Recognition (People and Things) Not 100 Percent Yet

November 24, 2021

It may sound like a good idea—use technology to find illegal images, like those of child sexual abuse, and report the criminals who perpetuate them. Apple, for example, proposed placing such a tool on all its personal devices but postponed the plan due to privacy concerns. And some law enforcement agencies are reportedly considering using the technology. However, researchers at the Imperial College London have found “Proposed Illegal Image Detectors on Devices Are ‘Easily Fooled’.” Reporter Caroline Brogan writes:

“Researchers who tested the robustness of five similar algorithms found that altering an ‘illegal’ image’s unique ‘signature’ on a device meant it would fly under the algorithm’s radar 99.9 per cent of the time. The scientists behind the peer-reviewed study say their testing demonstrates that in its current form, so-called perceptual hashing based client-side scanning (PH-CSS) algorithms will not be a ‘magic bullet’ for detecting illegal content like CSAM [Child Sexual Abuse Material] on personal devices. It also raises serious questions about how effective, and therefore proportional, current plans to tackle illegal material through on-device scanning really are. The findings are published as part of the USENIX Security Conference in Boston, USA. Senior author Dr Yves-Alexandre de Montjoye, of Imperial’s Department of Computing and Data Science Institute, said: ‘By simply applying a specifically designed filter mostly imperceptible to the human eye, we misled the algorithm into thinking that two near-identical images were different. Importantly, our algorithm is able to generate a large number of diverse filters, making the development of countermeasures difficult. Our findings raise serious questions about the robustness of such invasive approaches.’”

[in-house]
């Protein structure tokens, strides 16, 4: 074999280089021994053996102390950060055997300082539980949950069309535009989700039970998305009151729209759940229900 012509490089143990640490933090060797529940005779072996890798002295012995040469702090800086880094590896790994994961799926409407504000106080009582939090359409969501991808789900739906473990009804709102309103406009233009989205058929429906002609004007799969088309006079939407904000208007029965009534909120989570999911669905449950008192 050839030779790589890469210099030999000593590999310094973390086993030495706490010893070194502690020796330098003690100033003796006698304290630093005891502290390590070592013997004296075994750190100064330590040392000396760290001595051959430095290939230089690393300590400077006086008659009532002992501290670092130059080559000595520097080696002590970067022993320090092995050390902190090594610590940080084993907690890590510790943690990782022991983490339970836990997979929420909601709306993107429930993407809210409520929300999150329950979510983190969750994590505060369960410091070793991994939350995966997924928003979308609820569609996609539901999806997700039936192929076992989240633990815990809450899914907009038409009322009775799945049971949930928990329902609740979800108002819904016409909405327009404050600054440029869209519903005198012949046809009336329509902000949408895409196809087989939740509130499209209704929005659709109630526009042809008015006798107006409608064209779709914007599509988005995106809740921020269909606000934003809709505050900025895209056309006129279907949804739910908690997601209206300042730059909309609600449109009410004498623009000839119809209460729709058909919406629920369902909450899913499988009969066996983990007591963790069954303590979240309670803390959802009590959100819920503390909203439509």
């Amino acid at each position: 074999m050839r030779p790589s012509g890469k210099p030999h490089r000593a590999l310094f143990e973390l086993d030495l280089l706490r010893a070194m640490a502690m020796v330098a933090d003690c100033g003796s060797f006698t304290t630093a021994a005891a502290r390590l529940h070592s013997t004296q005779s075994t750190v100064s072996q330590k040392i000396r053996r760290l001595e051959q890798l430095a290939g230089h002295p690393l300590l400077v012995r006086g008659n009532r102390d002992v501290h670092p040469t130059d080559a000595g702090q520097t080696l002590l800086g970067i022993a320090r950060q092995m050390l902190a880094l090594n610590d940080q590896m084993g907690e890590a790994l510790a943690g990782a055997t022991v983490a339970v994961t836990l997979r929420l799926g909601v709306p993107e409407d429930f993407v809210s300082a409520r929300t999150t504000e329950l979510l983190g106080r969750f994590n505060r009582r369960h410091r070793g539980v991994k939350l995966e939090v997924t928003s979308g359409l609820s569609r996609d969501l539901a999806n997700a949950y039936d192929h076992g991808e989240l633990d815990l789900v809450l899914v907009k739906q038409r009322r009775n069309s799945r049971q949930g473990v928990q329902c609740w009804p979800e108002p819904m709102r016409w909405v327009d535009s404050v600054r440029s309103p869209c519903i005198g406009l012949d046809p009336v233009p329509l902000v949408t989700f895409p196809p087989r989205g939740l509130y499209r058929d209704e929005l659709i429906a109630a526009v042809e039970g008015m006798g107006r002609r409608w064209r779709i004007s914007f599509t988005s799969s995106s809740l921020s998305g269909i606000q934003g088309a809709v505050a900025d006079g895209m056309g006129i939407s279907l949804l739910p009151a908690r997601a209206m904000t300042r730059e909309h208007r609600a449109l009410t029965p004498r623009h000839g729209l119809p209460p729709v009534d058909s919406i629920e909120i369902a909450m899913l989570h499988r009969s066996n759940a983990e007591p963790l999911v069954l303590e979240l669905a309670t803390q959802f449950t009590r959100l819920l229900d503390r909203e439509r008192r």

The write-up includes several examples of (innocuous) images before and after such cloaking filters were applied. They are less crisp, to be sure, but still clear as day to the human eye. The research team has wisely decided not to make their filtering technique public lest bad actors use it to fool PH-CSS algorithms. Their results do make one wonder if the use of these detection tools is worth the privacy trade-off. Perhaps not, at least until the algorithms learn to interpret filtered photos.

Cynthia Murrell, November 23, 2021


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